Canada - Captain George Vancouver, R.N. Explorer of the Pacific North West, 1911
Canada - Captain George Vancouver, R.N. Explorer of the Pacific North West, 1911
Canada - Captain George Vancouver, R.N. Explorer of the Pacific North West, 1911
Canada - Captain George Vancouver, R.N. Explorer of the Pacific North West, 1911
Canada - Captain George Vancouver, R.N. Explorer of the Pacific North West, 1911
Canada - Captain George Vancouver, R.N. Explorer of the Pacific North West, 1911
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  • Load image into Gallery viewer, Canada - Captain George Vancouver, R.N. Explorer of the Pacific North West, 1911
  • Load image into Gallery viewer, Canada - Captain George Vancouver, R.N. Explorer of the Pacific North West, 1911
  • Load image into Gallery viewer, Canada - Captain George Vancouver, R.N. Explorer of the Pacific North West, 1911
  • Load image into Gallery viewer, Canada - Captain George Vancouver, R.N. Explorer of the Pacific North West, 1911

Canada - Captain George Vancouver, R.N. Explorer of the Pacific North West, 1911

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Height: 25cm (9.75in) 

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Patinated bronze. A standing figure of Captain George Vancouver, Royal Navy. Modelled in undress uniform of a post captain, telescope in hand, raised on an integral bronze base cast with the subject’s name, and signed and dated ’Vernon March / 1911’.

The present statuette of Captain Vancouver was the first of several works of Canadian significance that the young Vernon March produced over a twenty year career - his most important being the Canadian National War Memorial, Ottawa with its twenty-three large scale foot and equestrian figures. Somewhat overlooked in his own time by the fact of his early death and the subsequent settlement of the Pacific north west, Vancouver is known for his 1791–95 expedition, which explored and charted North America's northwestern Pacific Coast regions, including the coasts of British Columbia as well as the Alaska, Washington, and Oregon. He also explored the Hawaiian Islands and the southwest coast of Australia.

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Captain George Vancouver, R.N. (1757-1798) was born at King’s Lynn, Norfolk, the son of a customs official. Descended from Dutch nobility on his paternal side and from Sir Richard Grenville of Revenge fame on his maternal, he entered the Royal Navy in 1771 and the following year was found a place in H.M.S. Resolution then preparing for her second voyage of discovery under the greatest navigator of the age, Captain James Cook, R.N. In February 1776 Vancouver was appointed a midshipman in the Discovery, which was to accompany the Resolution on Cook’s third expedition, that went in search of a Pacific outlet to the fabled northwest passage. When Cook happened upon King George’s Sound (Nootka Sound, B.C.) on 29 March and refitted there, Vancouver and his shipmates became the first Europeans known to have landed on the coast of what is now British Columbia. After exploring the coast well to the north, Cook sailed to the Sandwich (Hawaiian) Islands, where he was killed in a clash with the natives in 1779. Vancouver narrowly escaped a similar fate the previous day. The expedition returned to England in October 1780, whence Vancouver passed the examination for lieutenant.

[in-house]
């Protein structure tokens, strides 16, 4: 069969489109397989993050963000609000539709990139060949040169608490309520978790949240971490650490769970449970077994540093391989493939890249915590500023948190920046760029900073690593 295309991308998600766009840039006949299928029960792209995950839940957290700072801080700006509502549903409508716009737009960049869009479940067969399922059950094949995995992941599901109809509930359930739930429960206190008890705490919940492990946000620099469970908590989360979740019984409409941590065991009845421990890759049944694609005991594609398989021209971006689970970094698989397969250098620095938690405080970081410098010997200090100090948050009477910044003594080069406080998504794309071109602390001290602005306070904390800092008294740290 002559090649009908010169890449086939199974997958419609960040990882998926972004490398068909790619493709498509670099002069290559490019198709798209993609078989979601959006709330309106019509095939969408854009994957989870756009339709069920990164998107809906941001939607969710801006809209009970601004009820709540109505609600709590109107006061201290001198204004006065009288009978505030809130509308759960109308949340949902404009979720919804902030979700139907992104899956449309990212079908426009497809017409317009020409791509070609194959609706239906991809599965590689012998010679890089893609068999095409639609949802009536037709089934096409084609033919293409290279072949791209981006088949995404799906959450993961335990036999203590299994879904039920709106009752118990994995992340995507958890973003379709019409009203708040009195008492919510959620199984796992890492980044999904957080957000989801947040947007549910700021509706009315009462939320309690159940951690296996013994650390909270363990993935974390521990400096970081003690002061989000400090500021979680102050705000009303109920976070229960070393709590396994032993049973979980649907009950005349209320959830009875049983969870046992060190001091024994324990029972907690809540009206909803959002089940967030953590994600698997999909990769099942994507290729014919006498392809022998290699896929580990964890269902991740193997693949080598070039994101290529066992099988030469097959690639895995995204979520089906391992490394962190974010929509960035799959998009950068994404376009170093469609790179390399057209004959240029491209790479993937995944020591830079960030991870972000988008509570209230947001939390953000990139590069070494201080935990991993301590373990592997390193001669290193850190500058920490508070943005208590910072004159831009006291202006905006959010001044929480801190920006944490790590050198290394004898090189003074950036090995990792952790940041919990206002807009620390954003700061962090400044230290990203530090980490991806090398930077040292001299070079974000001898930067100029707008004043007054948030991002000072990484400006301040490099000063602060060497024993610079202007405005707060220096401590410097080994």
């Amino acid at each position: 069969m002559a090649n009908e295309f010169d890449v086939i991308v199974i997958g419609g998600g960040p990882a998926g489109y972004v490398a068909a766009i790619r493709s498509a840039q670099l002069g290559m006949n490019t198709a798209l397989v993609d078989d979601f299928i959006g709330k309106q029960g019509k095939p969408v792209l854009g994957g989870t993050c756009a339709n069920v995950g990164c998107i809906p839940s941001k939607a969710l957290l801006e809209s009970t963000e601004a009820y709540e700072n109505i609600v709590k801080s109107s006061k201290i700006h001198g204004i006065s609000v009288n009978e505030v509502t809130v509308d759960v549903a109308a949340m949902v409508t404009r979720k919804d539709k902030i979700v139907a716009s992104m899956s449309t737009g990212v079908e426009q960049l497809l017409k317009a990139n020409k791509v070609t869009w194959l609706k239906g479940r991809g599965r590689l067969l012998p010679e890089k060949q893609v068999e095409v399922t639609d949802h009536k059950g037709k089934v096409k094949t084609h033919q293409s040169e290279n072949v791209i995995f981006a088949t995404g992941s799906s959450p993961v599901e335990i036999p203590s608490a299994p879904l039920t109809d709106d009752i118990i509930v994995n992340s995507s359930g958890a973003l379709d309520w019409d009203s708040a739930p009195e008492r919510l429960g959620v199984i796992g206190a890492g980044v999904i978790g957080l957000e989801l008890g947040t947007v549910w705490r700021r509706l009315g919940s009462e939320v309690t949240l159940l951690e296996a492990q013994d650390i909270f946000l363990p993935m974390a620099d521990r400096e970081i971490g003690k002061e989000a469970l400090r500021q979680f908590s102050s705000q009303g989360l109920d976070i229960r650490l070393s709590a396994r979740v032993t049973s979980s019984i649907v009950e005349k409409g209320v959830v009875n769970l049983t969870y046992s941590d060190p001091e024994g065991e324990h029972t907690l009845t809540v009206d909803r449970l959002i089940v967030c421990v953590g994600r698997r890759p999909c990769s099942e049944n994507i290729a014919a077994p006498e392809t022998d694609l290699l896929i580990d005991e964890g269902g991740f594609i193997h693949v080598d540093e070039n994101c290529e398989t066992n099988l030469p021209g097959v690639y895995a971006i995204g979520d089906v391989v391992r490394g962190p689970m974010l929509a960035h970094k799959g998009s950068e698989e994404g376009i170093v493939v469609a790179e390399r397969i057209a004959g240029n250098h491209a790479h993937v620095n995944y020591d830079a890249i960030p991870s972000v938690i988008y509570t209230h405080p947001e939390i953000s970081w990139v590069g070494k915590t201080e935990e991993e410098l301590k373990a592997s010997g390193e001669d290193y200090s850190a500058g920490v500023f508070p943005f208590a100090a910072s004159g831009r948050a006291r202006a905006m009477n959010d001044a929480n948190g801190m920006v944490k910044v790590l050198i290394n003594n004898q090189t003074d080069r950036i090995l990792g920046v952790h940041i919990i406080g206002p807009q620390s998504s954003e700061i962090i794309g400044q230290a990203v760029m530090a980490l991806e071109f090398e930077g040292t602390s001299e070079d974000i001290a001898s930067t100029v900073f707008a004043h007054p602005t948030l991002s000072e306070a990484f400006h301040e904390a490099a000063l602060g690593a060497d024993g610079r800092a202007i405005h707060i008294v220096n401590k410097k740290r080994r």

Vancouver spent most of next three years on active service in the Caribbean patrolling the French held Leeward Islands. In April 1782 he distinguished himself as the fourth lieutenant in H.M.S. Fame in the the Battle of the Saintes. Thereafter he progressed steadily on the West Indies Station until returning to England in 1789. At about this time Britain and Spain came close to war as the Nootka Crisis (aka the Spanish Armament) heightened over the ownership of what is today Vancouver Island, and - of greater importance - over the right to colonise and settle the Pacific Northwest Coast. Accordingly in 1790, Vancouver was given command of Discovery with orders to take possession of the area and to survey the coasts north and south to California and in winter complete a survey of Hawaii.  By August 1792 he was negotiating with the Spanish commander, Juan Francisco Bodega y Quadra, restoring lands to British settlers and in the absence of further instructions, they decided to name the large island on which Nootka was now proven to be located as Quadra and Vancouver Island. Years later, as Spanish influence declined, the name was shortened to simply Vancouver Island.